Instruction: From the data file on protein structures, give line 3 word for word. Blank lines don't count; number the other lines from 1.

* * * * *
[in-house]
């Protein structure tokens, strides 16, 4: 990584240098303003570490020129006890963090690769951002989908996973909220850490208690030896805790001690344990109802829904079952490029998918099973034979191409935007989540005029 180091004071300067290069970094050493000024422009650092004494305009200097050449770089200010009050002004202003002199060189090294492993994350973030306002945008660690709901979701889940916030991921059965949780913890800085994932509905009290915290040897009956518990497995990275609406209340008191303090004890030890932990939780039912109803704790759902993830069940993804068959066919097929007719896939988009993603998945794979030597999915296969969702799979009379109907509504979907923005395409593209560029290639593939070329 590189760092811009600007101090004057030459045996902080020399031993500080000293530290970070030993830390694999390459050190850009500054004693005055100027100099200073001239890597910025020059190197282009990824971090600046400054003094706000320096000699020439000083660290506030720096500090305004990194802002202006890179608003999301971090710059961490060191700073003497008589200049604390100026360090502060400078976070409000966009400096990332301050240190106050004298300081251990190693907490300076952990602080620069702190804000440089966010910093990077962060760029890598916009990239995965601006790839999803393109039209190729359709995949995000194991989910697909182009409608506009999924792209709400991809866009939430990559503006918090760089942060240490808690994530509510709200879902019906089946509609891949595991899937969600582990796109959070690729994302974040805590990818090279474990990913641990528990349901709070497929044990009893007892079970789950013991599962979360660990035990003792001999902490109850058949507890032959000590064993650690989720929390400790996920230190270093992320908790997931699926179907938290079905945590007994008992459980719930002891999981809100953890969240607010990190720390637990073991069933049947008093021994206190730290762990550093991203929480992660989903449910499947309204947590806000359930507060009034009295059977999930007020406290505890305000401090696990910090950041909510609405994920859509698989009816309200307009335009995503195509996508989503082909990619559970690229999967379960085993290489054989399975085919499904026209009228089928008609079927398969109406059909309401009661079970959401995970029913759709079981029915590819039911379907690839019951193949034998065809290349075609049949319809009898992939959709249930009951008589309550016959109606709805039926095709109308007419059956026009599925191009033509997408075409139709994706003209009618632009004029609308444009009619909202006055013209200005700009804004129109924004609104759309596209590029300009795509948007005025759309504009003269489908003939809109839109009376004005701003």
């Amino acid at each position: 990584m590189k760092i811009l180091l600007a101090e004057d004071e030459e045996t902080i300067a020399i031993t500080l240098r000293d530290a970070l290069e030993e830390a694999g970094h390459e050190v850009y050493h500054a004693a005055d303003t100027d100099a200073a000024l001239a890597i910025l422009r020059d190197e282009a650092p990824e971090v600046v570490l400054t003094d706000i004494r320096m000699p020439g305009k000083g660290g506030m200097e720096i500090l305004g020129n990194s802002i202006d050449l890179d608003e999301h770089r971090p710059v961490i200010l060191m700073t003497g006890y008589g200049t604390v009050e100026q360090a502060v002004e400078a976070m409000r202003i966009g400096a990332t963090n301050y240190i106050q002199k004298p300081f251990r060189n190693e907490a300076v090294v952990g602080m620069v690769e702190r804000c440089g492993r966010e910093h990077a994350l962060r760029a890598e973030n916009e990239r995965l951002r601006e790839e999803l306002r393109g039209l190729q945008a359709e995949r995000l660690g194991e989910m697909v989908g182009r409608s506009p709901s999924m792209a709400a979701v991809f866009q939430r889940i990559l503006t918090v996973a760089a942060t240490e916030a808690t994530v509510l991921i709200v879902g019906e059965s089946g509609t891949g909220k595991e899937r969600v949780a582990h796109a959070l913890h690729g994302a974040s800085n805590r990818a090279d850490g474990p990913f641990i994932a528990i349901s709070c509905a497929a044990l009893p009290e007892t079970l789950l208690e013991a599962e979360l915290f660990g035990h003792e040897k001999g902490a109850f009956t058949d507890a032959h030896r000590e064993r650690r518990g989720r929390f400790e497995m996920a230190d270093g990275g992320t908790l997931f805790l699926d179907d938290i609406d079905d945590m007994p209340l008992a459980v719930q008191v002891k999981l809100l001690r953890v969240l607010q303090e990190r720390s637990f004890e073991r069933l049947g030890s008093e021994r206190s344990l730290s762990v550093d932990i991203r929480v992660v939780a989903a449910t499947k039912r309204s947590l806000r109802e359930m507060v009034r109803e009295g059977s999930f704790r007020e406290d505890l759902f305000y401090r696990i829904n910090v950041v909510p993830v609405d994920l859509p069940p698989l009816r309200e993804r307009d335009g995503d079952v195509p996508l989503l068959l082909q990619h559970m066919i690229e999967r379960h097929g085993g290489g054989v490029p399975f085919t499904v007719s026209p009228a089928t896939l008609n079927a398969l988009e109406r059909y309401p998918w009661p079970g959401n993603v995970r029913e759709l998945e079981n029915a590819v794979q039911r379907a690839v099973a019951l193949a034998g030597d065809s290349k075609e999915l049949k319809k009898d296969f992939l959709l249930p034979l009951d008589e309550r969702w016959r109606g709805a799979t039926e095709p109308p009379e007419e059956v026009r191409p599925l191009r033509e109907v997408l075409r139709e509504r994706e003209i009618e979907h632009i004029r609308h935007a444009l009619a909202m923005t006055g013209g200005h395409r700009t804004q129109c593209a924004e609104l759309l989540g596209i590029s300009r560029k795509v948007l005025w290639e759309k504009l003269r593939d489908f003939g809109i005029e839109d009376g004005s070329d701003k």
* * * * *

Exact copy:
């Amino acid at each position: 990584m590189k760092i811009l180091l600007a101090e004057d004071e030459e045996t902080i300067a020399i031993t500080l240098r000293d530290a970070l290069e030993e830390a694999g970094h390459e050190v850009y050493h500054a004693a005055d303003t100027d100099a200073a000024l001239a890597i910025l422009r020059d190197e282009a650092p990824e971090v600046v570490l400054t003094d706000i004494r320096m000699p020439g305009k000083g660290g506030m200097e720096i500090l305004g020129n990194s802002i202006d050449l890179d608003e999301h770089r971090p710059v961490i200010l060191m700073t003497g006890y008589g200049t604390v009050e100026q360090a502060v002004e400078a976070m409000r202003i966009g400096a990332t963090n301050y240190i106050q002199k004298p300081f251990r060189n190693e907490a300076v090294v952990g602080m620069v690769e702190r804000c440089g492993r966010e910093h990077a994350l962060r760029a890598e973030n916009e990239r995965l951002r601006e790839e999803l306002r393109g039209l190729q945008a359709e995949r995000l660690g194991e989910m697909v989908g182009r409608s506009p709901s999924m792209a709400a979701v991809f866009q939430r889940i990559l503006t918090v996973a760089a942060t240490e916030a808690t994530v509510l991921i709200v879902g019906e059965s089946g509609t891949g909220k595991e899937r969600v949780a582990h796109a959070l913890h690729g994302a974040s800085n805590r990818a090279d850490g474990p990913f641990i994932a528990i349901s709070c509905a497929a044990l009893p009290e007892t079970l789950l208690e013991a599962e979360l915290f660990g035990h003792e040897k001999g902490a109850f009956t058949d507890a032959h030896r000590e064993r650690r518990g989720r929390f400790e497995m996920a230190d270093g990275g992320t908790l997931f805790l699926d179907d938290i609406d079905d945590m007994p209340l008992a459980v719930q008191v002891k999981l809100l001690r953890v969240l607010q303090e990190r720390s637990f004890e073991r069933l049947g030890s008093e021994r206190s344990l730290s762990v550093d932990i991203r929480v992660v939780a989903a449910t499947k039912r309204s947590l806000r109802e359930m507060v009034r109803e009295g059977s999930f704790r007020e406290d505890l759902f305000y401090r696990i829904n910090v950041v909510p993830v609405d994920l859509p069940p698989l009816r309200e993804r307009d335009g995503d079952v195509p996508l989503l068959l082909q990619h559970m066919i690229e999967r379960h097929g085993g290489g054989v490029p399975f085919t499904v007719s026209p009228a089928t896939l008609n079927a398969l988009e109406r059909y309401p998918w009661p079970g959401n993603v995970r029913e759709l998945e079981n029915a590819v794979q039911r379907a690839v099973a019951l193949a034998g030597d065809s290349k075609e999915l049949k319809k009898d296969f992939l959709l249930p034979l009951d008589e309550r969702w016959r109606g709805a799979t039926e095709p109308p009379e007419e059956v026009r191409p599925l191009r033509e109907v997408l075409r139709e509504r994706e003209i009618e979907h632009i004029r609308h935007a444009l009619a909202m923005t006055g013209g200005h395409r700009t804004q129109c593209a924004e609104l759309l989540g596209i590029s300009r560029k795509v948007l005025w290639e759309k504009l003269r593939d489908f003939g809109i005029e839109d009376g004005s070329d701003k």